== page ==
Testosterone-replacement therapy (TRT) and Natural Testosterone Supplement

Testosterone-Replacement Therapy (TRT) and Natural Testosterone Supplement

If you have been interested in a good, safe and natural Testosterone Supplement that increases your levels by up tp 50% then watch my review of Tested D-Aspartic Acid

TRT has been a huge topic in MMA and below is a great article by Dr. Johnny Benjamin posted on Jun 29, 2011 on the Medical Beat website.  Read the article and educate yourself on TRT in MMA

 

 

I just wanna add my 2 cents before you go any further. This product works and should be cycled 12 days on 12 days off don’t be tempted to go beyond 12 days without a break.

Recent research has shown the D-aspartic acid serves as a specialized neurotransmitter in parts of the nervous system involved in hormone production. It has been shown to stimulate the release of (LH) Luteinizing Hormone and (GH) Growth Hormone from the pituitary gland. Furthermore, it has also been demonstrated to have a direct stimulating effect in the testes upon testosterone production.

In Males LH acts on the interstitial cells (also known as Leydig cells) of the testes stimulating them to synthesize and secrete the male sex hormone, testosterone.

Growth hormone (GH) is a protein-based peptide hormone. It stimulates growth, cell reproduction and regeneration in humans and other animals. Growth hormone is a 191-amino acid, single-chain polypeptide that is synthesized, stored, and secreted by the somatotroph cells within the lateral wings of the anterior pituitary gland.

Background

D-aspartic acid is an amino acid present in neuroendocrine tissues of invertebrates and vertebrates, including rats and humans. Here we investigated the effect of this amino acid on the release of LH and testosterone in the serum of humans and rats. Furthermore, we investigated the role of D-aspartate in the synthesis of LH and testosterone in the pituitary and testes of rats, and the molecular mechanisms by which this amino acid triggers its action.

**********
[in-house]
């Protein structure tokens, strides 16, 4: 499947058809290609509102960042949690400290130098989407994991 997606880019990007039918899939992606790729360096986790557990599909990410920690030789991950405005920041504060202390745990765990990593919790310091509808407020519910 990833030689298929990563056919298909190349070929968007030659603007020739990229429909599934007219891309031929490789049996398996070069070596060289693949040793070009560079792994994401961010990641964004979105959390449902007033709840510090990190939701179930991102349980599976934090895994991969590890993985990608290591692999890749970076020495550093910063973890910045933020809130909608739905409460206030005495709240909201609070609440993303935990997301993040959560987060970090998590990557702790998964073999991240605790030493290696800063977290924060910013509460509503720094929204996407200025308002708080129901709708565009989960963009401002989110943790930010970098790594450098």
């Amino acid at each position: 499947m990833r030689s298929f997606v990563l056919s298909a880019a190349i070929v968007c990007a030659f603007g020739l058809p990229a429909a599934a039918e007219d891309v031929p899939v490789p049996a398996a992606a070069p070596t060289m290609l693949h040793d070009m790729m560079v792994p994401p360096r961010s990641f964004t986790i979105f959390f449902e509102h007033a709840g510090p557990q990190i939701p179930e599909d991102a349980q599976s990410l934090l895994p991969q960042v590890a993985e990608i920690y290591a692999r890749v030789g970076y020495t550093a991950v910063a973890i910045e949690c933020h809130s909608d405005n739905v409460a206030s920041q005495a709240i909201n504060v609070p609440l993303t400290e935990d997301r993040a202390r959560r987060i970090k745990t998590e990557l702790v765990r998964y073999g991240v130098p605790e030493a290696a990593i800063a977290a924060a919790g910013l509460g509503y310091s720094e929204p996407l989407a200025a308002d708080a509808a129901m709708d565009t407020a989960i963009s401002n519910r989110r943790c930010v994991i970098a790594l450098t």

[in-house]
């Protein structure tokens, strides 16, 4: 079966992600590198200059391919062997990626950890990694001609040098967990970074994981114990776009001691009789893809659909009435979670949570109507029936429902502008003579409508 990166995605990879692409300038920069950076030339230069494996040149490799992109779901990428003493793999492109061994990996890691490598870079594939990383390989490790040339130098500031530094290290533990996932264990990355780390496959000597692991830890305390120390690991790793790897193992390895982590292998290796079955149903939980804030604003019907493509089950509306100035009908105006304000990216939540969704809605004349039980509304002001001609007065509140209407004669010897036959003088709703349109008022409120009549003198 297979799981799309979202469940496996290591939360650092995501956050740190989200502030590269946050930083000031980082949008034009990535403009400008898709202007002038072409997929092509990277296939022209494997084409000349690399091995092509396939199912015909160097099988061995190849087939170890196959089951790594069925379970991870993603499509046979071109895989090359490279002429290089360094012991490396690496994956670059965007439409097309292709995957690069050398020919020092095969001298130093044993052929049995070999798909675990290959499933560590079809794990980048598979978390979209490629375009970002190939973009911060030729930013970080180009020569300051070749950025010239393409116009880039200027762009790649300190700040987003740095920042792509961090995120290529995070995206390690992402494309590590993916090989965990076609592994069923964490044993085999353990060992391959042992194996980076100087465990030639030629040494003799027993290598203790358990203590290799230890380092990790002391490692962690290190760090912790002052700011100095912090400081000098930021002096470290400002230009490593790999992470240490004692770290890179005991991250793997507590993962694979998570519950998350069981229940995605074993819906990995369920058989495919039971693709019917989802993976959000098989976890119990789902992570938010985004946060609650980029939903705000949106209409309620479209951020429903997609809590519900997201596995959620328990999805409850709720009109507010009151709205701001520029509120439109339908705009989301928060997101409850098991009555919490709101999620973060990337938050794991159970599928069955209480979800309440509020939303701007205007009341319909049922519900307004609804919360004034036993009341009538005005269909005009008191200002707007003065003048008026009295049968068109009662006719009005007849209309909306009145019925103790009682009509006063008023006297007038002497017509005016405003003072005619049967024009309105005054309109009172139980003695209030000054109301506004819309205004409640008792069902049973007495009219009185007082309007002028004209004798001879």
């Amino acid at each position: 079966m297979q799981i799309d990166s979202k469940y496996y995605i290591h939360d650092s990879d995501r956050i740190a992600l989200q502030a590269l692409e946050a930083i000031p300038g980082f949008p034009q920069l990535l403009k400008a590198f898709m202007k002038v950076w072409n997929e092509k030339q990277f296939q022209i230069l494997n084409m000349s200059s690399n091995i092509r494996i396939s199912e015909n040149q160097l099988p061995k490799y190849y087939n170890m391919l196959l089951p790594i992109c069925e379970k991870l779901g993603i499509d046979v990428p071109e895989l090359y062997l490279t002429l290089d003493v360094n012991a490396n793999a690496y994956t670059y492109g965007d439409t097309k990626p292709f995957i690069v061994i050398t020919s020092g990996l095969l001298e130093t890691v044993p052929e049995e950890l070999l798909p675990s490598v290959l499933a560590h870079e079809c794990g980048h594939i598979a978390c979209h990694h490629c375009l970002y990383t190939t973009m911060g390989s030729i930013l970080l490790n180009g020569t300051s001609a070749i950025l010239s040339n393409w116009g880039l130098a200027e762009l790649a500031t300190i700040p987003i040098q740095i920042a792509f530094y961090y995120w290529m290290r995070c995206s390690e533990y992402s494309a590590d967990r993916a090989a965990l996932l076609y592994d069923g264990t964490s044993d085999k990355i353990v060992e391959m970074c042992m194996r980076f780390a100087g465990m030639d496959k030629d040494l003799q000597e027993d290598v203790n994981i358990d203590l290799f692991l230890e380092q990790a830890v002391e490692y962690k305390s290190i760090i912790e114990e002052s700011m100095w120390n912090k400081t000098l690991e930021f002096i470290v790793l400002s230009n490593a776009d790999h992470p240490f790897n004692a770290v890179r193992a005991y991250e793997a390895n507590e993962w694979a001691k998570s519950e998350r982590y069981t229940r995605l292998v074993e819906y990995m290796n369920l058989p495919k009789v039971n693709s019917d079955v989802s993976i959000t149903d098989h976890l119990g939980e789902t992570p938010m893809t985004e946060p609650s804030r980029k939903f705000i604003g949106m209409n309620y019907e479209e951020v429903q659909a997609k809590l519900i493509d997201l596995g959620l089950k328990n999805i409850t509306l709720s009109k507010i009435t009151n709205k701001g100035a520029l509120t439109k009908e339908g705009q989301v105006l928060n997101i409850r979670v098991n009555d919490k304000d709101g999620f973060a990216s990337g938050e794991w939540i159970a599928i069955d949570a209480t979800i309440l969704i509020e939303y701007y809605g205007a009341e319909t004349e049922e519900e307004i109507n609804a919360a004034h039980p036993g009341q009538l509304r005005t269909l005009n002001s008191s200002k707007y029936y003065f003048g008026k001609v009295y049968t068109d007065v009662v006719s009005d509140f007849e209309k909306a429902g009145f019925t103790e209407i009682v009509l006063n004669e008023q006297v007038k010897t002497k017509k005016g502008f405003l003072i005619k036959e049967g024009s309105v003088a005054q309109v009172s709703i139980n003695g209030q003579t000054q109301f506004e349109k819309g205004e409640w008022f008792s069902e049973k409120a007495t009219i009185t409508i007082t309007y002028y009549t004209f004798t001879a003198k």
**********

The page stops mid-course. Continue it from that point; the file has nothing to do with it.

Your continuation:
Methods

For humans: A group of 23 men were given a daily dose of D-aspartate for 12 days, whereas another group of 20 men were given a placebo. For rats: A group of 10 rats drank a solution of either 20 mM D-aspartate or a placebo for 12 days. Then LH and testosterone accumulation was determined in the serum and D-aspartate accumulation in tissues. The effects of D-aspartate on the synthesis of LH and testosterone were gauged on isolated rat pituitary and Leydig cells. Tissues were incubated with D-aspartate, and then the concentration (synthesis) of LH and cGMP in the pituitary and of testosterone and cAMP in the Leydig cells was determined.

Results

In humans and rats, sodium D-aspartate induces an enhancement of LH and testosterone release. In the rat pituitary, sodium D-aspartate increases the release and synthesis of LH through the involvement of cGMP as a second messenger, whereas in rat testis Leydig cells, it increases the synthesis and release of testosterone and cAMP is implicated as second messenger. In the pituitary and in testes D-Asp is synthesized by a D-aspartate racemase which convert L-Asp into D-Asp. The pituitary and testes possesses a high capacity to trapping circulating D-Asp from hexogen or endogen sources.

Conclusion

D-aspartic acid is a physiological amino acid occurring principally in the pituitary gland and testes and has a role in the regulation of the release and synthesis of LH and testosterone in humans and rats.

 

Medical Beat: In MMA, Testosterone-Replacement Therapy Is Too Ripe For Abuse

by Dr. Johnny Benjamin on Jun 29, 2011 at 10:00 am ET